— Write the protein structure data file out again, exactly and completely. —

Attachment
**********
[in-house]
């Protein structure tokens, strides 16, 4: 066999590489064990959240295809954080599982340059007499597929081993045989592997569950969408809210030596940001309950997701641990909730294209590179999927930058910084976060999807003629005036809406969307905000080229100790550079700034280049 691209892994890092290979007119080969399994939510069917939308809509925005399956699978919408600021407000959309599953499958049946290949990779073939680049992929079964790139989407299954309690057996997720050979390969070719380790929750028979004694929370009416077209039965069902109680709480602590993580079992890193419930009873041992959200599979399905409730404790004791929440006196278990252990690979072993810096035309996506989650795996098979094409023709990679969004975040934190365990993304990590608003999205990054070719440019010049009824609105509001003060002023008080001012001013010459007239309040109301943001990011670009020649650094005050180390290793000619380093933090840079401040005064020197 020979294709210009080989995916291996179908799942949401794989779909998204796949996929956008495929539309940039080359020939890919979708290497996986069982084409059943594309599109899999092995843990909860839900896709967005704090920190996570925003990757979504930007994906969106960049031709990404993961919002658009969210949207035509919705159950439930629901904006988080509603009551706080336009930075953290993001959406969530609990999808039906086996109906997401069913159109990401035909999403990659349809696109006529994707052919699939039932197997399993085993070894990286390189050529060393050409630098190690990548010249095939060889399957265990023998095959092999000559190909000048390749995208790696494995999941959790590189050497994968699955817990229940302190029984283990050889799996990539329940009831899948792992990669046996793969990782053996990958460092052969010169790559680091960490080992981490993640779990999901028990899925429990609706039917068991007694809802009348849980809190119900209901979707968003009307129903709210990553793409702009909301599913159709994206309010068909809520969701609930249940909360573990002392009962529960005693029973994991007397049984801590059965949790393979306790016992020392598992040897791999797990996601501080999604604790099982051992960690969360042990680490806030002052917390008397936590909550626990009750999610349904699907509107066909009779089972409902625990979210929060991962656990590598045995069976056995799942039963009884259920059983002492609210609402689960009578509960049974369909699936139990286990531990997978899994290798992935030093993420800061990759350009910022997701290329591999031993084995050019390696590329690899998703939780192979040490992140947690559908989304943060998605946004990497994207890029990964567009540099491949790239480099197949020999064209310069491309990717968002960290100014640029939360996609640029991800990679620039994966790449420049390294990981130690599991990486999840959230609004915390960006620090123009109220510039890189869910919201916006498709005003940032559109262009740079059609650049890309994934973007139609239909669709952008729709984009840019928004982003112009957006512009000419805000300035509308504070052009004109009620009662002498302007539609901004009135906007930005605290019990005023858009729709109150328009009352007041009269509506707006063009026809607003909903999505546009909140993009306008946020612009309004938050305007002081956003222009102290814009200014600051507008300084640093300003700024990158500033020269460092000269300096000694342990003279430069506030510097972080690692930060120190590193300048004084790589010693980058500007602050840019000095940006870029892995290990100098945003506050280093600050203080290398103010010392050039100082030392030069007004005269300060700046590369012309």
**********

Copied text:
[in-house]
């Protein structure tokens, strides 16, 4: 066999590489064990959240295809954080599982340059007499597929081993045989592997569950969408809210030596940001309950997701641990909730294209590179999927930058910084976060999807003629005036809406969307905000080229100790550079700034280049 691209892994890092290979007119080969399994939510069917939308809509925005399956699978919408600021407000959309599953499958049946290949990779073939680049992929079964790139989407299954309690057996997720050979390969070719380790929750028979004694929370009416077209039965069902109680709480602590993580079992890193419930009873041992959200599979399905409730404790004791929440006196278990252990690979072993810096035309996506989650795996098979094409023709990679969004975040934190365990993304990590608003999205990054070719440019010049009824609105509001003060002023008080001012001013010459007239309040109301943001990011670009020649650094005050180390290793000619380093933090840079401040005064020197 020979294709210009080989995916291996179908799942949401794989779909998204796949996929956008495929539309940039080359020939890919979708290497996986069982084409059943594309599109899999092995843990909860839900896709967005704090920190996570925003990757979504930007994906969106960049031709990404993961919002658009969210949207035509919705159950439930629901904006988080509603009551706080336009930075953290993001959406969530609990999808039906086996109906997401069913159109990401035909999403990659349809696109006529994707052919699939039932197997399993085993070894990286390189050529060393050409630098190690990548010249095939060889399957265990023998095959092999000559190909000048390749995208790696494995999941959790590189050497994968699955817990229940302190029984283990050889799996990539329940009831899948792992990669046996793969990782053996990958460092052969010169790559680091960490080992981490993640779990999901028990899925429990609706039917068991007694809802009348849980809190119900209901979707968003009307129903709210990553793409702009909301599913159709994206309010068909809520969701609930249940909360573990002392009962529960005693029973994991007397049984801590059965949790393979306790016992020392598992040897791999797990996601501080999604604790099982051992960690969360042990680490806030002052917390008397936590909550626990009750999610349904699907509107066909009779089972409902625990979210929060991962656990590598045995069976056995799942039963009884259920059983002492609210609402689960009578509960049974369909699936139990286990531990997978899994290798992935030093993420800061990759350009910022997701290329591999031993084995050019390696590329690899998703939780192979040490992140947690559908989304943060998605946004990497994207890029990964567009540099491949790239480099197949020999064209310069491309990717968002960290100014640029939360996609640029991800990679620039994966790449420049390294990981130690599991990486999840959230609004915390960006620090123009109220510039890189869910919201916006498709005003940032559109262009740079059609650049890309994934973007139609239909669709952008729709984009840019928004982003112009957006512009000419805000300035509308504070052009004109009620009662002498302007539609901004009135906007930005605290019990005023858009729709109150328009009352007041009269509506707006063009026809607003909903999505546009909140993009306008946020612009309004938050305007002081956003222009102290814009200014600051507008300084640093300003700024990158500033020269460092000269300096000694342990003279430069506030510097972080690692930060120190590193300048004084790589010693980058500007602050840019000095940006870029892995290990100098945003506050280093600050203080290398103010010392050039100082030392030069007004005269300060700046590369012309």